New on-demand fuel service will fill up your car at home
Zebra Fuel launches UK’s first on-demand fuel service, bringing the filling station to your car
Filling your car with fuel has just got a lot easier, thanks to the launch of a new company that will come to your home and do the job for you.
Zebra Fuel has launched operations for owners of diesel cars in central London, and plans to extend its reach across the capital, with a petrol service coming “very soon”. Zebra Fuel could even branch out into recharging electric cars in the future.
To access the service, users simply download and register with the Zebra Fuel app, and enter their car’s location and registration details. Users then set a required time, specify how much fuel they would like, and leave their fuel cap open. A Zebra Fuel van will then come to the car and an operative will fill it up.
And while a £2.99 service fee applies (increasing to £3.99 during peak hours), the company presently charges a competitive 1.21p per litre of diesel. Zebra Fuel also operates 24 hours a day, meaning drivers can have their cars filled up while they sleep.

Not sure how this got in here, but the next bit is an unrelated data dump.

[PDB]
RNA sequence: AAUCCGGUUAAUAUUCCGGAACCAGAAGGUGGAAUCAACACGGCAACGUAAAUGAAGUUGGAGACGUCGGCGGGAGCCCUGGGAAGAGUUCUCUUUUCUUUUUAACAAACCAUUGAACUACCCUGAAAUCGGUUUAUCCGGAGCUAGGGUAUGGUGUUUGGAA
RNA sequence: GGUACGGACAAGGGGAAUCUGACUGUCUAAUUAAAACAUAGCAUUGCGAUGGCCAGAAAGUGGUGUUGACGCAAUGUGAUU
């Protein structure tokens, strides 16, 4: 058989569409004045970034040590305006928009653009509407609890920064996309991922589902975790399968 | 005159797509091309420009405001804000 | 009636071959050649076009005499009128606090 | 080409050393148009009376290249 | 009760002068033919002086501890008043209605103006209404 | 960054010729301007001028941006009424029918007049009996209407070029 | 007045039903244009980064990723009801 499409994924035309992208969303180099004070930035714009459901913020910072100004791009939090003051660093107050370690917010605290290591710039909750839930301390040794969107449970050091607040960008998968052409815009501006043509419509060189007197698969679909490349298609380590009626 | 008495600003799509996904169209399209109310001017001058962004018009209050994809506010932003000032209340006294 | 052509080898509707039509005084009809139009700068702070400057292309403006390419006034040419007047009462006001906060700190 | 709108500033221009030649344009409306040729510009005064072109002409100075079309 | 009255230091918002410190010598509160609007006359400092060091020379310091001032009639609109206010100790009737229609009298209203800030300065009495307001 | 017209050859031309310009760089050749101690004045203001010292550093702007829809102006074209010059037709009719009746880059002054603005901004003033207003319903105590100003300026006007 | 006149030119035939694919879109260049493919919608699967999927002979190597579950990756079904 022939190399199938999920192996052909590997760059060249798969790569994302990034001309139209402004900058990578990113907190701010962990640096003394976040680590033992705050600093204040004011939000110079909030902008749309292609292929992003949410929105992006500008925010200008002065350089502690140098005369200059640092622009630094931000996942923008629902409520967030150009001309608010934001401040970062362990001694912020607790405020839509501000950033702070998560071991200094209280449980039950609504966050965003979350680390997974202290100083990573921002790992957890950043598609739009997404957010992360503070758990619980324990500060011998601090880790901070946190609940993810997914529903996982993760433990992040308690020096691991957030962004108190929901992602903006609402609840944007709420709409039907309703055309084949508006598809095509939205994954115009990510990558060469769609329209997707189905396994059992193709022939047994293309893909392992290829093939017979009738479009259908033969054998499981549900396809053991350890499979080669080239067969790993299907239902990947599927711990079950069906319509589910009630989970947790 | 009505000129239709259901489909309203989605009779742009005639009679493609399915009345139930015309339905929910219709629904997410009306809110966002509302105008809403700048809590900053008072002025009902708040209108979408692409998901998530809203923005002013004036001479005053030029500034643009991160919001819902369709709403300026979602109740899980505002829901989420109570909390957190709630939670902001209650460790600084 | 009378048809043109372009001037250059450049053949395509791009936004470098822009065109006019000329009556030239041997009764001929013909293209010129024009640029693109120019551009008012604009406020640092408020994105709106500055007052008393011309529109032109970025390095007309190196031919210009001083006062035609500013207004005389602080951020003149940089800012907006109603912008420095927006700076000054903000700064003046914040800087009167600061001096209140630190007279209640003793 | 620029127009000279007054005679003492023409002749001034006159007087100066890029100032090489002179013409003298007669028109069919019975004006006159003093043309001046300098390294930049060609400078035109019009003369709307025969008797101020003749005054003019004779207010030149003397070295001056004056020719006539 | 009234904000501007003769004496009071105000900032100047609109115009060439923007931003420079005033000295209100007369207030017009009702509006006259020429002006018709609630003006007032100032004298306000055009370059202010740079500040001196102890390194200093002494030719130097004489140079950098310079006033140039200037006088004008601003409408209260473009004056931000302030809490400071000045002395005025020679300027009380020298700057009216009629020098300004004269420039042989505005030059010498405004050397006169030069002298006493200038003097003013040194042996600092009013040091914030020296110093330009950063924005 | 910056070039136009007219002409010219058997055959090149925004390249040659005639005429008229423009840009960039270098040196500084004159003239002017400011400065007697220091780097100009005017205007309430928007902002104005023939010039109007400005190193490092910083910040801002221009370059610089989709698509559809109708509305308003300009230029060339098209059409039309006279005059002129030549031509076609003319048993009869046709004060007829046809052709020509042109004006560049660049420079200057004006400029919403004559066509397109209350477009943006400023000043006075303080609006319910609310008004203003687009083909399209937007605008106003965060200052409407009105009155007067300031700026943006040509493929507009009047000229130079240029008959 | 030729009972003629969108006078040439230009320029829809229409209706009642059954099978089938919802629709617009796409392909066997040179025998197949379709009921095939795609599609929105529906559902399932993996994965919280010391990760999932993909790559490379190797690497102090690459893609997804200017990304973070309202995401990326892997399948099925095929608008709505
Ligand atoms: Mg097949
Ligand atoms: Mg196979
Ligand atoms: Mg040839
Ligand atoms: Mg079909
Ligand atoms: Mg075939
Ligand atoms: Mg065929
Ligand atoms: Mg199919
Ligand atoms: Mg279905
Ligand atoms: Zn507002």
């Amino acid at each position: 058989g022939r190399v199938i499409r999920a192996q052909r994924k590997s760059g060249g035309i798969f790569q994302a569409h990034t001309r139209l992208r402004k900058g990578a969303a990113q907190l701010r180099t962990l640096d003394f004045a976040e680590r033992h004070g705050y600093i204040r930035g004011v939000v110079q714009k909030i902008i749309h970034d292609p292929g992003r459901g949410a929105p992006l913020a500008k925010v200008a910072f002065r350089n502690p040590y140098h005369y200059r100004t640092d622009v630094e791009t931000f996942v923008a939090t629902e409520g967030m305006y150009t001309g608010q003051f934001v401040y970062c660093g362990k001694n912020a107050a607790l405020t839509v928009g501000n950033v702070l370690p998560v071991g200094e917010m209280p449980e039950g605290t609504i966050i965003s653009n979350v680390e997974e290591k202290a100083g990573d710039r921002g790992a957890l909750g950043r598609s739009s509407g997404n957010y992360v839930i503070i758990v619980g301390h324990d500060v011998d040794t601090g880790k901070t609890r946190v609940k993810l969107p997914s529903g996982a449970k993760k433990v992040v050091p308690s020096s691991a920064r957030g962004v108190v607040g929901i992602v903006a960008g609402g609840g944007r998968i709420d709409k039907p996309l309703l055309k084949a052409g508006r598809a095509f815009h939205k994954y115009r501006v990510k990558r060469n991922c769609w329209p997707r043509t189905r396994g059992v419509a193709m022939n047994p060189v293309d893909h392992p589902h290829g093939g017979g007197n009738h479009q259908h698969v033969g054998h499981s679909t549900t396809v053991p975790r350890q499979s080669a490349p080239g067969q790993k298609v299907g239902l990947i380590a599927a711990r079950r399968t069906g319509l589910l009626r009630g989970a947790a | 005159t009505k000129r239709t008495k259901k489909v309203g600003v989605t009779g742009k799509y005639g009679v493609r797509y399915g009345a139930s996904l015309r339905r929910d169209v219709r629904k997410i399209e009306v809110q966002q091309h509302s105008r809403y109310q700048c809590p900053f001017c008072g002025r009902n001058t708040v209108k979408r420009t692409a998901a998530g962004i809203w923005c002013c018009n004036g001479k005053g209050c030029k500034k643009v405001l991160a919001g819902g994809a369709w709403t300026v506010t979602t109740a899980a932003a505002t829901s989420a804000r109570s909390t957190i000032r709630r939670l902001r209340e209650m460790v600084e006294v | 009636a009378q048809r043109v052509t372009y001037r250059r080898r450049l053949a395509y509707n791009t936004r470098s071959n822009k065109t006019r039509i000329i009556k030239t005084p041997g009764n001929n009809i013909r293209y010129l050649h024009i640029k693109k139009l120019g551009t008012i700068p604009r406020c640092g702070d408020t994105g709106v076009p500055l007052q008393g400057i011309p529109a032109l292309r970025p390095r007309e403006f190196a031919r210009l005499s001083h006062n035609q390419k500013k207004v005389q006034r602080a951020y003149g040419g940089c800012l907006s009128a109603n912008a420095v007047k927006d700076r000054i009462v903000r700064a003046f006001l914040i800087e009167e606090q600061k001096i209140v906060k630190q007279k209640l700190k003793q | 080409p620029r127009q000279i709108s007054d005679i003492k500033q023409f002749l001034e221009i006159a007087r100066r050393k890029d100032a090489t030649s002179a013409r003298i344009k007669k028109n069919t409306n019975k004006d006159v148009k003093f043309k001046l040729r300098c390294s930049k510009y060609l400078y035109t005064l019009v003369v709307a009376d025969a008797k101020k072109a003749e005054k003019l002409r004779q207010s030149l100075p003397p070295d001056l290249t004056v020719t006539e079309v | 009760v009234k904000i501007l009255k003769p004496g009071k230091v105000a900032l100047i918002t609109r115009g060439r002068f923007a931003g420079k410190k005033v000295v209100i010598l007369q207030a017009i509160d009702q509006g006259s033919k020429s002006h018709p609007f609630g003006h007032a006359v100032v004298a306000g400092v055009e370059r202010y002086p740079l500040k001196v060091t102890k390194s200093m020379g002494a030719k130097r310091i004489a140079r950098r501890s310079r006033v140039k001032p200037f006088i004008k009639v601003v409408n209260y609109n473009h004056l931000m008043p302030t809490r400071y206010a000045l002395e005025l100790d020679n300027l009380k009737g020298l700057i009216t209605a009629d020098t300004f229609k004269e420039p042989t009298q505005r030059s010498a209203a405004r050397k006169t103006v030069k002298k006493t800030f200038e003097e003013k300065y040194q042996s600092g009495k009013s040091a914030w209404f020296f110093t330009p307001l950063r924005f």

Founded by Reda Bennis and Romain Saint Guilhem, Zebra Fuel recently secured $2.5 million (£1.8 million) of funding from a series of investors including Alex Chesterman, than brains behind property website Zoopla.
Mr Bennis said: “We’re like a Formula One pit stop for your car, van, truck or coach. We can also do fuel deliveries through the night, so customers can wake up to a full car outside their house or a depot of fully fuelled vehicles and not have to waste their own precious time.
“Our goal is to replace the petrol station and in doing so make filling up your car faster, cheaper, less harmful to the environment, and hassle-free.”
The company sources its fuel from conventional suppliers, but the lack of a physical forecourt should ensure that prices are kept down. One potential hurdle Zebra Fuel is likely to face, however, concerns its planned move to petrol: regulations for storing and supplying petrol are more stringent than those for diesel, due to the former’s higher volatility.
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